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clusters are smaller than syllables, the SSP is not reduced to a mere tendency (Keydana, 2012: 103). However, Keydana has formulated his analysis in Optimality Theory ( OT ), a major tenet of which is that all constraints are potentially violable, therefore violations of the SSP are predicted to be

In: Indo-European Linguistics

assumption that CL is all about mora conservation (cf. Hayes 1989 and several others) — their deletion should not induce lengthening. Second, CL is an instance of opacity, and opacity is the single biggest conundrum that Optimality Theory faces. This paper addresses both issues and suggests that CL should

In: Journal of Greek Linguistics
In Reconciling Indo-European Syllabification, Adam Cooper brings together two seemingly disparate phenomena associated with Indo-European syllable structure: the heterosyllabic treatment of medial consonant clusters, which tolerates CVC syllables, and the right-hand vocalization of sonorants, which ostensibly avoids them. Operating from a perspective that is simultaneously empirical, theoretical, and historical in nature, he establishes their compatibility by crafting a formal analysis that integrates them into a single picture of the reconstructed system.

More generally, drawing on evidence from Vedic, Greek, and Proto-Indo-European itself, Cooper demonstrates the continued relevance of the ancient Indo-European languages to contemporary linguistic theory, and, moreover, reaffirms the value of the syllable as a unit of phonology, necessary for these languages’ formal representation.
In: Stressing the past

Optimality Theory ( OT ; Prince and Smolensky 1993/2004). The basic gemination pattern is analyzed in 4.3.1; I then proceed in 4.3.2 to the exceptional non-gemination of pre-stop voiceless stops and show that it can be neatly captured in OT as a blocking effect. 4.3.1 Deriving gemination of voiceless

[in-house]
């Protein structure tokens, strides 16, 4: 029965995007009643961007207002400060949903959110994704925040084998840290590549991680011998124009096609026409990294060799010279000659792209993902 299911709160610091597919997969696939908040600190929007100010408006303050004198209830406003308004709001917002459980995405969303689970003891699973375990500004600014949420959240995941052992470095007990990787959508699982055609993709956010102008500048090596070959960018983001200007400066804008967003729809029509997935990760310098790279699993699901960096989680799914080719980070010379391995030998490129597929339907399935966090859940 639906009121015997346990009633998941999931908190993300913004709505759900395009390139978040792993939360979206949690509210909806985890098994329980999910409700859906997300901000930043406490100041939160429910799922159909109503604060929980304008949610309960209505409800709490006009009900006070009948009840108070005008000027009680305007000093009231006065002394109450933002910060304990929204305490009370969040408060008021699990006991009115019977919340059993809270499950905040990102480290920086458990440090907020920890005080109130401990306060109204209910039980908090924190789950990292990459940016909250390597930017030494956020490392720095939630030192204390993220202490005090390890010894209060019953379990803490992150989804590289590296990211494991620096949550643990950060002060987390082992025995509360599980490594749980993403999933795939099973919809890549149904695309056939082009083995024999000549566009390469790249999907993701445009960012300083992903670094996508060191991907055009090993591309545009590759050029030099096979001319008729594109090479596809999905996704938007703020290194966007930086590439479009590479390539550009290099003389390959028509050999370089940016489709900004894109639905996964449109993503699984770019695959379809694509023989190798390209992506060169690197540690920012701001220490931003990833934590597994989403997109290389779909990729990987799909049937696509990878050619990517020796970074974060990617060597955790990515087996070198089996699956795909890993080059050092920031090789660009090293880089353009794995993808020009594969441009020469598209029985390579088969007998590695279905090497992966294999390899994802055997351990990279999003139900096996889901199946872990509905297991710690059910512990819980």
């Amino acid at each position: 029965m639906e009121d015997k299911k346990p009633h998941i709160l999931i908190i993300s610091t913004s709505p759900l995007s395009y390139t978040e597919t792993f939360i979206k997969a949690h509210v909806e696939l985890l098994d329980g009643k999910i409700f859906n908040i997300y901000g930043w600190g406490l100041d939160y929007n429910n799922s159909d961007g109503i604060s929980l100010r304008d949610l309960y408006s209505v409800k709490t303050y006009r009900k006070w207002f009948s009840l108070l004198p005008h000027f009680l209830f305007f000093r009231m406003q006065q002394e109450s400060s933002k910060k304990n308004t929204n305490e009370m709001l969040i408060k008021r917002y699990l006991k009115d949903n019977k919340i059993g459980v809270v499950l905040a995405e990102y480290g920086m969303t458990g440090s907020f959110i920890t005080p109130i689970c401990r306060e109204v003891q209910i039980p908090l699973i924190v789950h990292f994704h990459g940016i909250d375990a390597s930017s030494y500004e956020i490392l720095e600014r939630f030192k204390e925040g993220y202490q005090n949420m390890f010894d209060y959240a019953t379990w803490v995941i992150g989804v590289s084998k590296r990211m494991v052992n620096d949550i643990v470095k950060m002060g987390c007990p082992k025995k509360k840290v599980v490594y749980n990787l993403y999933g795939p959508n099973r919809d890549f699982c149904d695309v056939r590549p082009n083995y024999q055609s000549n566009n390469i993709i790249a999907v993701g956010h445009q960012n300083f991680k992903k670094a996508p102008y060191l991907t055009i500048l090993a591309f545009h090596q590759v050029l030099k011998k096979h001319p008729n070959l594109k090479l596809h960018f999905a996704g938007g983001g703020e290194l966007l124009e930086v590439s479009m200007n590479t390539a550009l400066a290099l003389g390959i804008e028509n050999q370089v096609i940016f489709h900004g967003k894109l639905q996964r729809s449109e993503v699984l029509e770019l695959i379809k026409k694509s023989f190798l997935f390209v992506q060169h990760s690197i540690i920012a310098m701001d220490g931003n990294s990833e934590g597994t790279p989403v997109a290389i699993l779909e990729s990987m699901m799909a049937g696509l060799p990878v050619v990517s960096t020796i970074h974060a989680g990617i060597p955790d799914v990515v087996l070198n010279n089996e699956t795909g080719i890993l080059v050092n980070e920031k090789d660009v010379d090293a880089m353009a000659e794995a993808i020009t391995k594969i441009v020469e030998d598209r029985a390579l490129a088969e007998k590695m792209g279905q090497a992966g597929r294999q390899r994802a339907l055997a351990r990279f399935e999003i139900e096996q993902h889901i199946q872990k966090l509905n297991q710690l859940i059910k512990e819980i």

In: Indo-European Linguistics

generalizations about—as well as in their reconstructed common ancestor, Proto-Anatolian ( PA ). Second, to develop synchronic analyses, framed in terms of Optimality Theory (Prince and Smolensky, 1993/2004), of the phonological systems that generate these patterns. Third, to

In: Indo-European Linguistics

promising account for Wackernagel’s observation within a grammar can be given in a framework developed in Alderete (2001). His system is able to address inversion and can—in principle—cope with the fact that internal derivation is not restricted to o -stems. Working in optimality theory, Alderete

In: Indo-European Linguistics

lexical interface systems, surface accentual patterns are determined by a complex interplay between morphology and phonology, including default phonological principles like ADA . Such morphophonological interactions are ideally suited for implementation in Optimality Theory ( OT ) (Prince and Smolensky

In: Indo-European Linguistics

idýll-ic, Miltón-ic, titán-ic etc.; he handles this in a constraint-based approach, appealing to a high ranking of faithfulness in the phonology (more specifically of metrical faithfulness in the stem-level constraint hierarchy countenanced in his framework, Stratal Optimality Theory

In: Indo-European Linguistics

. Aschehoug & Co. Byrd, Andrew Miles (2015). The Indo-European Syllable . Leiden & Boston: Brill. Cho, Young-mee Yu & Tracy Holloway King (2003). Semisyllables and universal syllabification. In Caroline Féry & Ruben van der Vijver (eds.), The Syllable in Optimality Theory , 183

In: Indo-European Linguistics